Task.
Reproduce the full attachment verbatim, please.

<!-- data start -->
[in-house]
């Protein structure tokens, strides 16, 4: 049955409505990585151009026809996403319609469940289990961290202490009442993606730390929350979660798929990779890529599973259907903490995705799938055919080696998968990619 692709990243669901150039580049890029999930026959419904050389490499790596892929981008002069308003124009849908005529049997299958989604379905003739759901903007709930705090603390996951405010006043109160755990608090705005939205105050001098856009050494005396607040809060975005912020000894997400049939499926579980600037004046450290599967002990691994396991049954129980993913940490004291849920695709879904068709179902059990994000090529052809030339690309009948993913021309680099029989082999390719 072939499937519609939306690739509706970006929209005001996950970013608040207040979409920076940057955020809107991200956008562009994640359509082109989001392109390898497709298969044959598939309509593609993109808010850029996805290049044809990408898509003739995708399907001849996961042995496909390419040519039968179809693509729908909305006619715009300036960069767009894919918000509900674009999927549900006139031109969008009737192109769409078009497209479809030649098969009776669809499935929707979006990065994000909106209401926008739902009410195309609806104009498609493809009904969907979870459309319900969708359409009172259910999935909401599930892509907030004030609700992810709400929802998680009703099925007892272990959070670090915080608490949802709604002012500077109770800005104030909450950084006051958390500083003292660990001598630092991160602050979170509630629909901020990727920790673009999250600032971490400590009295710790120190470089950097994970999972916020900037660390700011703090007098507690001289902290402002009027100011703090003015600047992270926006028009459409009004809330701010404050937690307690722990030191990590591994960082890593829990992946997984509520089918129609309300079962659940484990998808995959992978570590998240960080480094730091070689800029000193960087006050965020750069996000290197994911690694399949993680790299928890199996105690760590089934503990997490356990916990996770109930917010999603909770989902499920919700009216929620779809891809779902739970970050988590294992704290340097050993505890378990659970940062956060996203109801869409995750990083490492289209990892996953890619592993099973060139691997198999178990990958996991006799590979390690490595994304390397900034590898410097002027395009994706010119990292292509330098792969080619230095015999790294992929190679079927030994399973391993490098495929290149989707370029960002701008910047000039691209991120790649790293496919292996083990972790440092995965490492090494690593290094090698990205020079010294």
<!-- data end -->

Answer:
[in-house]
């Protein structure tokens, strides 16, 4: 049955409505990585151009026809996403319609469940289990961290202490009442993606730390929350979660798929990779890529599973259907903490995705799938055919080696998968990619 692709990243669901150039580049890029999930026959419904050389490499790596892929981008002069308003124009849908005529049997299958989604379905003739759901903007709930705090603390996951405010006043109160755990608090705005939205105050001098856009050494005396607040809060975005912020000894997400049939499926579980600037004046450290599967002990691994396991049954129980993913940490004291849920695709879904068709179902059990994000090529052809030339690309009948993913021309680099029989082999390719 072939499937519609939306690739509706970006929209005001996950970013608040207040979409920076940057955020809107991200956008562009994640359509082109989001392109390898497709298969044959598939309509593609993109808010850029996805290049044809990408898509003739995708399907001849996961042995496909390419040519039968179809693509729908909305006619715009300036960069767009894919918000509900674009999927549900006139031109969008009737192109769409078009497209479809030649098969009776669809499935929707979006990065994000909106209401926008739902009410195309609806104009498609493809009904969907979870459309319900969708359409009172259910999935909401599930892509907030004030609700992810709400929802998680009703099925007892272990959070670090915080608490949802709604002012500077109770800005104030909450950084006051958390500083003292660990001598630092991160602050979170509630629909901020990727920790673009999250600032971490400590009295710790120190470089950097994970999972916020900037660390700011703090007098507690001289902290402002009027100011703090003015600047992270926006028009459409009004809330701010404050937690307690722990030191990590591994960082890593829990992946997984509520089918129609309300079962659940484990998808995959992978570590998240960080480094730091070689800029000193960087006050965020750069996000290197994911690694399949993680790299928890199996105690760590089934503990997490356990916990996770109930917010999603909770989902499920919700009216929620779809891809779902739970970050988590294992704290340097050993505890378990659970940062956060996203109801869409995750990083490492289209990892996953890619592993099973060139691997198999178990990958996991006799590979390690490595994304390397900034590898410097002027395009994706010119990292292509330098792969080619230095015999790294992929190679079927030994399973391993490098495929290149989707370029960002701008910047000039691209991120790649790293496919292996083990972790440092995965490492090494690593290094090698990205020079010294």